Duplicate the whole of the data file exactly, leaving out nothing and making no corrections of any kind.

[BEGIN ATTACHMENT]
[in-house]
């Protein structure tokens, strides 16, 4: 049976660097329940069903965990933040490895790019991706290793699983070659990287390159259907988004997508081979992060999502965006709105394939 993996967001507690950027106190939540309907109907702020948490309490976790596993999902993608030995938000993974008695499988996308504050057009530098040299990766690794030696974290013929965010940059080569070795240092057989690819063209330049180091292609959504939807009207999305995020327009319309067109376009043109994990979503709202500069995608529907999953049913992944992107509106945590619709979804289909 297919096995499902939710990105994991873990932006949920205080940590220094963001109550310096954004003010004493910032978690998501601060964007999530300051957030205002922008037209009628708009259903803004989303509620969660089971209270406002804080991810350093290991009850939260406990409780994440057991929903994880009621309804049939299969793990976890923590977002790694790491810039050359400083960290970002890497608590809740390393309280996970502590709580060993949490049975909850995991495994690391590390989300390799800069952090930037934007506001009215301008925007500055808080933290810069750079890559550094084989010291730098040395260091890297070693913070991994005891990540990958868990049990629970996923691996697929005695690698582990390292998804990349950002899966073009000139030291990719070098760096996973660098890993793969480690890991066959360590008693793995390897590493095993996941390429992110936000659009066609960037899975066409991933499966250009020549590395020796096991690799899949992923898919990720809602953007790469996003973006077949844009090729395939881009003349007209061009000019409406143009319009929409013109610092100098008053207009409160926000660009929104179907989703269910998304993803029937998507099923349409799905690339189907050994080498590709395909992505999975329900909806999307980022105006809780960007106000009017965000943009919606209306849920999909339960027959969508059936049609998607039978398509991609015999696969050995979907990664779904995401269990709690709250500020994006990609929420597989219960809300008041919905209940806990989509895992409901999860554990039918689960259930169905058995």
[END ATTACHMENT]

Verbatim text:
[in-house]
């Protein structure tokens, strides 16, 4: 049976660097329940069903965990933040490895790019991706290793699983070659990287390159259907988004997508081979992060999502965006709105394939 993996967001507690950027106190939540309907109907702020948490309490976790596993999902993608030995938000993974008695499988996308504050057009530098040299990766690794030696974290013929965010940059080569070795240092057989690819063209330049180091292609959504939807009207999305995020327009319309067109376009043109994990979503709202500069995608529907999953049913992944992107509106945590619709979804289909 297919096995499902939710990105994991873990932006949920205080940590220094963001109550310096954004003010004493910032978690998501601060964007999530300051957030205002922008037209009628708009259903803004989303509620969660089971209270406002804080991810350093290991009850939260406990409780994440057991929903994880009621309804049939299969793990976890923590977002790694790491810039050359400083960290970002890497608590809740390393309280996970502590709580060993949490049975909850995991495994690391590390989300390799800069952090930037934007506001009215301008925007500055808080933290810069750079890559550094084989010291730098040395260091890297070693913070991994005891990540990958868990049990629970996923691996697929005695690698582990390292998804990349950002899966073009000139030291990719070098760096996973660098890993793969480690890991066959360590008693793995390897590493095993996941390429992110936000659009066609960037899975066409991933499966250009020549590395020796096991690799899949992923898919990720809602953007790469996003973006077949844009090729395939881009003349007209061009000019409406143009319009929409013109610092100098008053207009409160926000660009929104179907989703269910998304993803029937998507099923349409799905690339189907050994080498590709395909992505999975329900909806999307980022105006809780960007106000009017965000943009919606209306849920999909339960027959969508059936049609998607039978398509991609015999696969050995979907990664779904995401269990709690709250500020994006990609929420597989219960809300008041919905209940806990989509895992409901999860554990039918689960259930169905058995």